Adapting traditional agriculture to an uncertain future

May 2020

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(NOTE: This is an archived press release.)

Lecturer in Agriculture and Applied Entomology, Dr. Christos D. Gerofotis, explains how pest science must meet food security to ensure our planet's survival.

In the TV series 'The Walking Dead', characters have survived years after the zombie apocalypse began and are now living in communities that demand a stable food supply. Farming is a major part of that, but with limited space, resources, and many more challenges, the settlers have to figure out how to make the most of their efforts.

Unfortunately, this demand for food and agricultural products is part of today's reality and it has to be achieved as the global population continues to grow, increasing to a projected nine billion people by 2050. This demand must be met under a rapidly changing setting; climate change with extreme weather events, environmental (e.g. biodiversity loss) and policy conditions (e.g. quarantine regulations) are some of the challenges that have to be faced. To do so, there is widespread consensus, that farmers must change and cannot continue producing in the same way. Addressing these immense challenges will require the invention and implementation of world-changing innovations in every field of the food supply chain.

Recent events (like the Covid-19 pandemic) have further underscored the importance and fragility of our food systems. Food production, supply and accessibility, all pillars of a country's food security, can be negatively impacted by unpredicted disruptions. When the food system is facing pressures, a significant part of the solution comes from professionals with the skills to develop workable solutions. Both the technical and the workforce challenges facing food and agriculture can be addressed by educating a new generation in these specialist subjects.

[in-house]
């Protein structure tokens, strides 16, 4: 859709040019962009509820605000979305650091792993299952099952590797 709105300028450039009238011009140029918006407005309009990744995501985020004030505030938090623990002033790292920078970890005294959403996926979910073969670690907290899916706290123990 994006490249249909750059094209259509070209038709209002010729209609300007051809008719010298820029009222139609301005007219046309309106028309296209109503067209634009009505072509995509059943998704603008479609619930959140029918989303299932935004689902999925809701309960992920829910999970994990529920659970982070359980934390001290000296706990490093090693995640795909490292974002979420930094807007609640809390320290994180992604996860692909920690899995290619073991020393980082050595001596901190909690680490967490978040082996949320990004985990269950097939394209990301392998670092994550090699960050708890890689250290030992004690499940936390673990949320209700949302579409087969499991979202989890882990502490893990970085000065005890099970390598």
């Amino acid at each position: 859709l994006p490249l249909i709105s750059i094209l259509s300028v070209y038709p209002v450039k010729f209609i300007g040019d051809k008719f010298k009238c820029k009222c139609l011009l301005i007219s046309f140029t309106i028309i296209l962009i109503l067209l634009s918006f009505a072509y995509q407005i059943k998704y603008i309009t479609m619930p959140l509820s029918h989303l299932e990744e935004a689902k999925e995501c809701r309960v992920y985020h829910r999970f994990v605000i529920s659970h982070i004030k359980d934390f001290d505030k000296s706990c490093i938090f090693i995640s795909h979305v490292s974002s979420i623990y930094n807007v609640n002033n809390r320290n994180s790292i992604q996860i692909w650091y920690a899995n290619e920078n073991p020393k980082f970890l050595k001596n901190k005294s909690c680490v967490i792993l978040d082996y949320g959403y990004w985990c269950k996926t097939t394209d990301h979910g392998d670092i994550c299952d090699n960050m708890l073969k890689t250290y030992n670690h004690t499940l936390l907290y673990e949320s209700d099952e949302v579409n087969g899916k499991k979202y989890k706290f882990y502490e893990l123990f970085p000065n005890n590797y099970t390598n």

Preparing for the future

Through my expertise in insects and management of crop losses from various infestations, I provide students with a variety of courses and training to meet agricultural-workforce needs in the public and private sectors. Students will not only learn the classical methods and approaches of pest management, but will gain knowledge and practical experience on novel and environmentally-friendly tools for agricultural crops, ornamental plants and fruit trees. Additional lectures and trainings on management of crop losses beyond harvest will be held. Students will be offered diverse lectures on insects of stored products, while my colleague, Dr. Anya Perera, will complement these courses with expertise on post-harvest diseases.

Students will acquire a holistic view of the food production and supply chain. This set of knowledge and skills will tremendously foster students' employability, giving them access to multiple roles in pest control industry (e.g. pest control expert in food industry, quality assurance of agricultural products, agrochemical companies).

Highly specified lectures on various aspects 'Insect-farming' as an alternative source of human food and animal feed will be an option for those interested in innovative business orientated opportunities. In addition to lectures, communication with industrial food chain suppliers to identify new opportunities and barriers for 'insect farming', as well as visits to operating insect farming facilities will be included as much as possible.

In collaboration with Professor Peter Hobson with specialism in Biodiversity Conservation and Sustainability, I will deliver lectures related to insect conservation, aiming to educate and prepare next generation policy advisors and environmentalists.

Learn how you could make a difference by studying agriculture at Writtle University College: